How travel wreaks havoc on your stomach
Vacations are a valued and precious time, so no one wants to spend them battling an upset stomach. But travel can often wreak havoc on your body, putting the digestive tract in shock.
“Even a quick weekend getaway by car can cause your stomach to act up when your routine is changed – be it diet, exercise, travel stress or exposure to foreign bacteria,” says Dr. Charles Berkelhammer, a gastroenterologist with Advocate Christ Medical Center’s Center for Digestive Health.
Dr. Berkelhammer suggests several tips for avoiding or lessening the most common stomach vacation spoilers.
There are two primary reasons for encountering this health issue. “Eating foods that are not a regular part of your diet, especially those that are higher in fat, can often lead to loose stools,” says Dr. Berkelhammer. “And consuming contaminated food or water can lead to diarrhea caused from an infection, such as E. coli.”
Dr. Berkelhammer suggests traveling with Imodium or similar anti-diarrheal drugs. These over-the-counter medications can be taken after a loose stool or to prevent diarrhea if it is expected.
However, he recommends calling your physician or seeking medical treatment if your diarrhea is severe or your stools become bloody, as you don’t want to risk a serious illness that could be prevented with an antibiotic. If your diarrhea lasts beyond two weeks, it may be a sign of a gastrointestinal disorder.
While diet can cause diarrhea, it can also cause constipation. “A change from the typical foods you consume can throw your stomach off in more ways than one,” says Dr. Berkelhammer. “Exposure to richer foods, foods lower in fiber than you typically eat and more fast food can all lead to the pain of constipation,” he cautions. “It’s best to eat a diet high in fiber with plenty of fruits, vegetables, salads and whole grains.”
Aside from your diet, Dr. Berkelhammer says that a change in activity level can compound the digestion issues. “If you find yourself sitting for an extended period of time while traveling, your digestive system will respond unfavorably.”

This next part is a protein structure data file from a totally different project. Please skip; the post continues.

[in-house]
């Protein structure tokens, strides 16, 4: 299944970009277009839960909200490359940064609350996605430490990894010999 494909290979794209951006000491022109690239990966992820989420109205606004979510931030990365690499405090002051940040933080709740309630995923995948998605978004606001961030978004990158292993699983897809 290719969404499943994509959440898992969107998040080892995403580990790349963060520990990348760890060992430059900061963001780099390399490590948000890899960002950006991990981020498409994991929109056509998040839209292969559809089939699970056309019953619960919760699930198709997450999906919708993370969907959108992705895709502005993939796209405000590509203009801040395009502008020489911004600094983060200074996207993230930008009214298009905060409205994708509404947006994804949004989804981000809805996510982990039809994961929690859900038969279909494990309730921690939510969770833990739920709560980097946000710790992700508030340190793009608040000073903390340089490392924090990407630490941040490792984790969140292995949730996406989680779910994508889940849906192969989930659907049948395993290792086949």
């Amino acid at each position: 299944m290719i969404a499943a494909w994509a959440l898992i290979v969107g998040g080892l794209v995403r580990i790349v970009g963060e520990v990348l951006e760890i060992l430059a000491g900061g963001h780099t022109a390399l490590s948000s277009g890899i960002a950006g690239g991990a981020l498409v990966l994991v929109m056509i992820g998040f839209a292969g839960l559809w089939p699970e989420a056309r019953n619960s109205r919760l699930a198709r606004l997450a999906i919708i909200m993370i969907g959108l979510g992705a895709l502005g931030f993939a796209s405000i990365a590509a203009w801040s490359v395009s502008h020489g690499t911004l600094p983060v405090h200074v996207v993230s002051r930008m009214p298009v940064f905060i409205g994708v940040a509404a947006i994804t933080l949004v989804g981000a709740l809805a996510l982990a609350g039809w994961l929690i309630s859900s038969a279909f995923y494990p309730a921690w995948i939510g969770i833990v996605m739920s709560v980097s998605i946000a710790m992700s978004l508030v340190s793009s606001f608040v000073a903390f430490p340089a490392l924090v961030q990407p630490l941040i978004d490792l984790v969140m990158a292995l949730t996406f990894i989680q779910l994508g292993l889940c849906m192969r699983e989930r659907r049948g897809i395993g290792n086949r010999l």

He promotes scheduling time to exercise while you’re traveling. “Stop the car more often and go for a walk, sightsee by foot as much as possible and take the opportunity to walk around the airport whenever possible.”
He also encourages staying hydrated to avoid constipation and notes that traveling by plane may produce some constipation, as the high altitude can lead to dehydration.
“When all else fails, try taking an over-the-counter constipation aid and allow for plenty of time in the morning to use the bathroom,” Dr. Berkelhammer suggests. “Have a cup of coffee and go for a walk before you leave the hotel for the day.”
“However, if constipation persists beyond two weeks or is associated with rectal bleeding, it’s best to consult your physician,” he says.
Heartburn, nausea and general upset stomach
“Heartburn is more likely to flare when you are eating more fatty foods and drinking alcohol,” says Dr. Berkelhammer. “This causes the lower esophageal sphincter to relax and food to reflux, or flow, back into the esophagus from the stomach.”
Dr. Berkelhammer says nausea can result from heartburn and too much alcohol.
“Your stomach can also become upset from motion sickness from flying, too much time in the car or doing activities outside of the norm, such as riding rollercoasters or going boating,” he adds.
He recommends taking some over-the-counter acid suppressors or acid blockers for heartburn relief or Dramamine for motion sickness prevention. “However, if you know you are prone to stomach upset, talk to your physician about prescription-strength medications and other treatments before your vacation.”
As with diarrhea and constipation, if any symptoms last beyond two weeks, Dr. Berkelhammer advises that it’s best to consult your physician.
About the Author
Kate Eller was a regional director of public affairs and marketing operations for Advocate Health Care. She enjoys road trips, dogs, minimalism, yoga, hiking, and “urban hiking.”